Even if we accept the implications of the term, the assertion that the students’ actions constituted a veto over Ambassador Oren’s right to be speak is debatable. If forty or some similarly large number of students engaged in the action rather than eleven, Ambassador Oren would have been unable to complete his speech and the protest would have thereby crossed the line of acceptable speech. But this was not the case. However uncivil or even obnoxious one might consider the protest, by design (rather than because of the actions of police or university officials to stop them) they did not continue long enough to prevent him ultimately from being heard.
Given the heated nature of Israeli-Palestinian debates on campuses today, one could look at the rough and tumble of the students’ protest here and, quoting a basketball analogy often used in the last two minutes of an important game, declare: “No harm, no foul,” or at least not a flagrant one.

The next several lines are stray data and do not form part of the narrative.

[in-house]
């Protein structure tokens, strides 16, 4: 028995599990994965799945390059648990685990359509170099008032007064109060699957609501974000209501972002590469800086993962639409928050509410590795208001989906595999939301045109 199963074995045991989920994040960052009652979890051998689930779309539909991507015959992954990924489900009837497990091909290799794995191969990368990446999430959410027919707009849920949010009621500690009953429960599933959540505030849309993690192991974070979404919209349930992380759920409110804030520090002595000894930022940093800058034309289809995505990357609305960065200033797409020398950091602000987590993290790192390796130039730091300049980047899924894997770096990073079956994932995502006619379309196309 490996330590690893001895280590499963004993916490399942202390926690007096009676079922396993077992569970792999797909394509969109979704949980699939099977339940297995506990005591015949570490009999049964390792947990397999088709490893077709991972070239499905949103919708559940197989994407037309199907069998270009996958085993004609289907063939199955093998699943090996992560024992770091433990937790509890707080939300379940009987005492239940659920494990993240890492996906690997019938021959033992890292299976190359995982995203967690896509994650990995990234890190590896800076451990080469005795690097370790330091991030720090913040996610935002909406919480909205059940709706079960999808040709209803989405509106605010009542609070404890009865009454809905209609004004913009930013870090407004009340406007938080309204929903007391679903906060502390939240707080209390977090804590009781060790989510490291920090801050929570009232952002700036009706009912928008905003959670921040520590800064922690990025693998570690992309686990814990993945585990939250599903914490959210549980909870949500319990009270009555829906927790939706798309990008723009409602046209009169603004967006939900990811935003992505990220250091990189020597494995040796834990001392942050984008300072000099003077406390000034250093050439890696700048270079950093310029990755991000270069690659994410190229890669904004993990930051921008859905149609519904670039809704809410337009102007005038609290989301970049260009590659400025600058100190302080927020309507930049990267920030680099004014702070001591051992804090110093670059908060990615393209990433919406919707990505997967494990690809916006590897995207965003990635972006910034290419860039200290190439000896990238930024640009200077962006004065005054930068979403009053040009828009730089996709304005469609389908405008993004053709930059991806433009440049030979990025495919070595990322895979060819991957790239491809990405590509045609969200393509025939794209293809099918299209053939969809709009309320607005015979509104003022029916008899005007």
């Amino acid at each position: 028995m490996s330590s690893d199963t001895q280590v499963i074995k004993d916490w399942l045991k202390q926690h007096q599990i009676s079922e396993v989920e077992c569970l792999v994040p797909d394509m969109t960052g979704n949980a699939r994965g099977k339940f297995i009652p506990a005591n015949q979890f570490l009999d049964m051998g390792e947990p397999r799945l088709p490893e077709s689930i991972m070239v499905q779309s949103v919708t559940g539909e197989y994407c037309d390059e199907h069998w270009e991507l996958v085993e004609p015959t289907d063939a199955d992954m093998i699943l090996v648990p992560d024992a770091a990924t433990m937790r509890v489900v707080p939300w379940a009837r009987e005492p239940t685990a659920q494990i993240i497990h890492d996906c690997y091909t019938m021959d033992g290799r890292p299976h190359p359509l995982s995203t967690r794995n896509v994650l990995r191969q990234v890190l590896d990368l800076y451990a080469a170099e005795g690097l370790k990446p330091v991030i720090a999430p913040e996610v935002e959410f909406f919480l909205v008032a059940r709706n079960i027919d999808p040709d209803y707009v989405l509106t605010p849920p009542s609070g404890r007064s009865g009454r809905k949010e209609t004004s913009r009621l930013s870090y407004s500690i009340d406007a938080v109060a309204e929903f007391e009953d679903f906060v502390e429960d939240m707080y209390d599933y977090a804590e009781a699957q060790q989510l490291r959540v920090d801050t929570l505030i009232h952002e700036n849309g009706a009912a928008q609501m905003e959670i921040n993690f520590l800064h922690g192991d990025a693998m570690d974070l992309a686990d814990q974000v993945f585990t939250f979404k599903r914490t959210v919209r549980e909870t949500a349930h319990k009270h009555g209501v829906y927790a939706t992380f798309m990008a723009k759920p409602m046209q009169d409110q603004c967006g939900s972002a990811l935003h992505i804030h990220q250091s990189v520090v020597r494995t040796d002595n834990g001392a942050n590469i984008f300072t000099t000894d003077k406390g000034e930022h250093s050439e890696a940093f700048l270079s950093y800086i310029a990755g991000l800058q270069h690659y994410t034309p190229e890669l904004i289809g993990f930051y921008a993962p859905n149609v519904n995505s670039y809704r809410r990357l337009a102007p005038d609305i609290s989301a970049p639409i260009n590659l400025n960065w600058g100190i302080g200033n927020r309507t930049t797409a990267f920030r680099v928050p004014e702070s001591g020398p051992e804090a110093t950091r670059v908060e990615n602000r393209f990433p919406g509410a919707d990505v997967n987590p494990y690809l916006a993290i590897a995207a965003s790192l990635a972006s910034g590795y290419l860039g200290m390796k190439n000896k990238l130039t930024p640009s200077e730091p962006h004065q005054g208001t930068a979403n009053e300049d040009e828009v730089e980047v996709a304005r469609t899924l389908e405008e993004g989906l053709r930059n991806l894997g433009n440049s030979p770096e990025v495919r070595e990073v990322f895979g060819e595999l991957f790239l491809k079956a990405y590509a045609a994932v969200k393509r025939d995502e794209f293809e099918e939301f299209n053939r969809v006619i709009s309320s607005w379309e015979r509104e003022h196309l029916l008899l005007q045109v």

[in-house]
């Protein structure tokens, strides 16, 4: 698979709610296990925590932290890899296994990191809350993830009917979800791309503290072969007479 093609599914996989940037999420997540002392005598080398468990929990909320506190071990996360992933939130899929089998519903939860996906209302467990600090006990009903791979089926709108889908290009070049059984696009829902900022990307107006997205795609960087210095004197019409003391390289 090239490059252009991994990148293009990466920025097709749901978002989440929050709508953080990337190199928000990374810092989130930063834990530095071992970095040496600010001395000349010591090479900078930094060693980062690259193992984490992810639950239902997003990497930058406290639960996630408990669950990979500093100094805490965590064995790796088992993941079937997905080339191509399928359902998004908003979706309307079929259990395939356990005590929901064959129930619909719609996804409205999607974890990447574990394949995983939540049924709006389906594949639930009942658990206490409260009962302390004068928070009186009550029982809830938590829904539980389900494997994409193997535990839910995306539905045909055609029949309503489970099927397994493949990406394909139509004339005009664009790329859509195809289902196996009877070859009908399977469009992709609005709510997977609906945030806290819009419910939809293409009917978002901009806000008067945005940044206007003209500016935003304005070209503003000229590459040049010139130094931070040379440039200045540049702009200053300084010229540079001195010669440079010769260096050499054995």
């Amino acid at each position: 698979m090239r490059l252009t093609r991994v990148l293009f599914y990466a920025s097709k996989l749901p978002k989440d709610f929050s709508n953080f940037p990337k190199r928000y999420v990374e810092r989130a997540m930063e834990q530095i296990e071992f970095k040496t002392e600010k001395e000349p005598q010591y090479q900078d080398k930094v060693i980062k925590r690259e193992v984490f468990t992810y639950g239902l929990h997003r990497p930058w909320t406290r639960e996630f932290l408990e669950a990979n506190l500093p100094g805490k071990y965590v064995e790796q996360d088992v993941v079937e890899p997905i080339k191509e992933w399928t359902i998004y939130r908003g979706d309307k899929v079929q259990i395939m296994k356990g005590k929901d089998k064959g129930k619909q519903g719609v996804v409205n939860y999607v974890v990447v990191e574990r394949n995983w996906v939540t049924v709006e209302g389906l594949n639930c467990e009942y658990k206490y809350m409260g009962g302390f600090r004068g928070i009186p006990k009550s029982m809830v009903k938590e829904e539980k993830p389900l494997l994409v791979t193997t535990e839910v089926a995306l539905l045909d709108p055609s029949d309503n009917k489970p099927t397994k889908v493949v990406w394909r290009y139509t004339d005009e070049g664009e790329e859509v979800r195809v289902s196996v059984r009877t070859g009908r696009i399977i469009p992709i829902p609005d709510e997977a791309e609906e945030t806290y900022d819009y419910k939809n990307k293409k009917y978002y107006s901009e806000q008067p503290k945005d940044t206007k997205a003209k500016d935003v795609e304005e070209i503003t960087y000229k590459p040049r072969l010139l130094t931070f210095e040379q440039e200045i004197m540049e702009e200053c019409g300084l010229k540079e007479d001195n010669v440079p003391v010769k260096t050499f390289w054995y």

It is true, as Dean Chemerinsky notes in his op-ed, that universities have the right to limit the free speech rights on campus to a greater extent than is normally allowed in the public sphere. But, at least at UCI, there are no firm guidelines on what those limits are. When I enquired I was referred by a UCI spokesperson to the UCI Dean of Students’ Handbook on Campus Policies. But that document offers little guidance to judge whether the protests against Oren’s speech crossed the line. Section 30.00, which deals with free speech, does not define any limits to speech beyond the broad statement that the “University is committed to assuring that all persons may exercise the constitutionally protected rights of free expression, speech, assembly, and worship,” and that protests “must not, however, interfere with the University’s obligation to protect rights of all to teach, study, and fully exchange ideas.”